why such a horrific episode is reported only in the Gospel of Matthew Why is the story absent from all
the other contemporary historical sources Some scholars now believe that despite
everything we know about Herod’s paranoia and brutal crimes, there was
in fact no massacre in Bethlehem. They believe two different accounts
of the killing of children got confused in the re-telling
of the story through the ages. I find it very suggestive that
the birth of Jesus and the execution of
two of Herod’s children may have taken place
in the very same year. One of the things that might be
happening in the Christian story about the massacre of the
innocents at Bethlehem is that the horror of a father
executing two of his own children has got transferred into the story
of the birth of Jesus and has become the story
of the execution of a bunch of children at the time of the birth of Jesus. There’s another possibility. Perhaps the massacre did take place, but the historian Josephus
deliberately left it out. It’s possible because Josephus
is interested in the important people, the powerful people, kings and
successors and rivals and allies. And a little event in a nowhere town
like Bethlehem with little people, it’s not something that is particularly
important in the grand scheme of things. So it could be that it fell through
the historical cracks in that way. But the massacre of children,
even in a small town, is certainly worthy some notice. The Gospel of Matthew does not say
how many children were killed. Later accounts, however,
insist that the numbers were huge. The Greek Orthodox Church says
Herod killed 14,000 boys, the Syrian Church speaks of 64,000, and later medieval authors
went as far as 144,000. But maybe the massacre
was not on the scale that any of those traditions suggest. Biblical historian Olu Peters
approached this question by looking again at Matthew’s account
of the killings, in the original Greek. The word massacre at that time
connotes the idea of thousands of people that may have been killed. But if you go back
to the Gospel of Matthew, the word that is used there is “anaireo”
that’s the Greek word, not to be translated as “massacre”
but as “the killing of infants.” That word can be used for even
the killing of one person. So the word as it is used in Matthew does not give you the idea
of thousands being killed. In fact demographic clues from
first century Palestine reveal that Bethlehem was a small village
with a population between 300 and 1000. At any given time, the number of babies under the age of two
would be only between 7 and 20. So numbers alone may be the reason
why Josephus does not mention the murders That’s still not enough evidence to
convict Herod beyond a reasonable doubt but he certainly had the motive
and the cold blooded capability. And for some historians
that is enough to condemn him. It’s overwhelmingly obvious to me that slaughtering the innocent children
in Bethlehem is entirely consistent with Herod’s way of
dealing with problems in his life. Violence is a theme in his life. He killed his wife, after all,
he killed his sons, so when he hears of
this King of the Jews being born, and perceives a threat to his kingship, it seems perfectly understandable
that he would resort to violence. It’s worked for him in the past. And it worked for him over and over again Only five days before he himself died,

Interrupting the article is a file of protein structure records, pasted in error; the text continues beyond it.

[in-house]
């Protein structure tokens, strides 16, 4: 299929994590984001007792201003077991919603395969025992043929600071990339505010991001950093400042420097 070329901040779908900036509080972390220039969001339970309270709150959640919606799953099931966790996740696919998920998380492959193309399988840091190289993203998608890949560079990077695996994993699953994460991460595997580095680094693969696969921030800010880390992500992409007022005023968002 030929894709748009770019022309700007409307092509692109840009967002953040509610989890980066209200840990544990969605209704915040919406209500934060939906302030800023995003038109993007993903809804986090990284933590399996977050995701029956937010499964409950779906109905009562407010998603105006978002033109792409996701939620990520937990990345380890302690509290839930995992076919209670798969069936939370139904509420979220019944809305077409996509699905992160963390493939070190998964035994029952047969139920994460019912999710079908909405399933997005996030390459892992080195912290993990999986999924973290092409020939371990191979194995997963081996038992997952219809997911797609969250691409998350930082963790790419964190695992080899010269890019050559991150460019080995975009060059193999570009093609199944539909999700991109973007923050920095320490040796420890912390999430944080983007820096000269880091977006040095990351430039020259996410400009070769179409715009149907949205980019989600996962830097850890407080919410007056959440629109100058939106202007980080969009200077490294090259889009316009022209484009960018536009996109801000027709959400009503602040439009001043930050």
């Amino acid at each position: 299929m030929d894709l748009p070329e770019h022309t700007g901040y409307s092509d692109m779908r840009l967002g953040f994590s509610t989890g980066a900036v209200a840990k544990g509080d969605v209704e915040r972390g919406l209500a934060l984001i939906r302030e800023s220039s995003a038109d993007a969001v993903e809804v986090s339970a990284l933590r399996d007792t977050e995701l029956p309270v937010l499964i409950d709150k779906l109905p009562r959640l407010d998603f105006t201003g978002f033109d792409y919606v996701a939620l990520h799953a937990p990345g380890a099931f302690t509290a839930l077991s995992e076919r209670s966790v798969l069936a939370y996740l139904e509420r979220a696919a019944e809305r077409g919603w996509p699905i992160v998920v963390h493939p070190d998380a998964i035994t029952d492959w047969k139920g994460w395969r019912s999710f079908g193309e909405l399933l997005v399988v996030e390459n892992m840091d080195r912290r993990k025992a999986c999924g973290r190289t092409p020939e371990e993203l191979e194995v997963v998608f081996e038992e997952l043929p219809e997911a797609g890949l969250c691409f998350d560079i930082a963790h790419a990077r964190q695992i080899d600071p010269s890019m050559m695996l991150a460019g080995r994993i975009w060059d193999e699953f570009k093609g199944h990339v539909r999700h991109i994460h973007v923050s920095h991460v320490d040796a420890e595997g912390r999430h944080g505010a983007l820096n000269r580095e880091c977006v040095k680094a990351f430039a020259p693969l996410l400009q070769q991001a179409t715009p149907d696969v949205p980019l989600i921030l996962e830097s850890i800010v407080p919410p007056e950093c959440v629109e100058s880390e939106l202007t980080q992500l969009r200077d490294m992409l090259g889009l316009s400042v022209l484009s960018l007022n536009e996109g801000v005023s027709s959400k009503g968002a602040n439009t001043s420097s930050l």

Herod killed another plotter, this time it was his son Antipater. This was his own first-born child, the baby boy he’d had
with his first wife, Doris. Herod finally died in his seventieth year and was buried at his
desert palace, Herodium. He is remembered today as the tyrant
who tried to kill the infant Jesus. Ironically although he failed,
many historians now take the view that Herod actually created the conditions,
for Christianity to flourish. Herod has embodied roman rule in a way
that has caused much misery and much pain and much hardship
for much of the population. There has been considerable
resistance that has built up there is longing amongst some
for a very different way of life. The teaching of Jesus
taps into this unrest, he envisages a different sort of society. The teachings of Jesus offered
hope and a better world to people who had been oppressed
for more than a generation. At the same time,
Herod’s connections with Rome allowed Christianity to spread out
across the wider world. The development of roads,
for example, the Roman peace, the ability to take ships easily
from one place quickly to another, the interest in literature
– all of these things play into the ongoing strength
of early Christianity as it develops in the
first few generations. So in some ways,
Christianity has a kind of debt, dare I say, to Herod the Great
for helping to create some of these conditions
that allowed it to flourish. Having failed to kill its founder, Herod would be astonished to
see what Christianity became, so far beyond the borders of
his kingdom, where it began…

Comments 3

  • nice video keep it up bro

  • amazing video keep up the amazing work

  • There is a better and more breathtaking scenario for Biblical movies than Wadi Rum. It is another Jordanian desert, the Black Desert. I recommend you to do footages with a drone or take pictures from high altitude. You will see giant embryos and cell representations. More astonishing than Mars. Many tourists will go there. Short description: http://pontes-canosa-research.blogspot.com/2018/04/revelations-with-virtu-pontes-jordan.html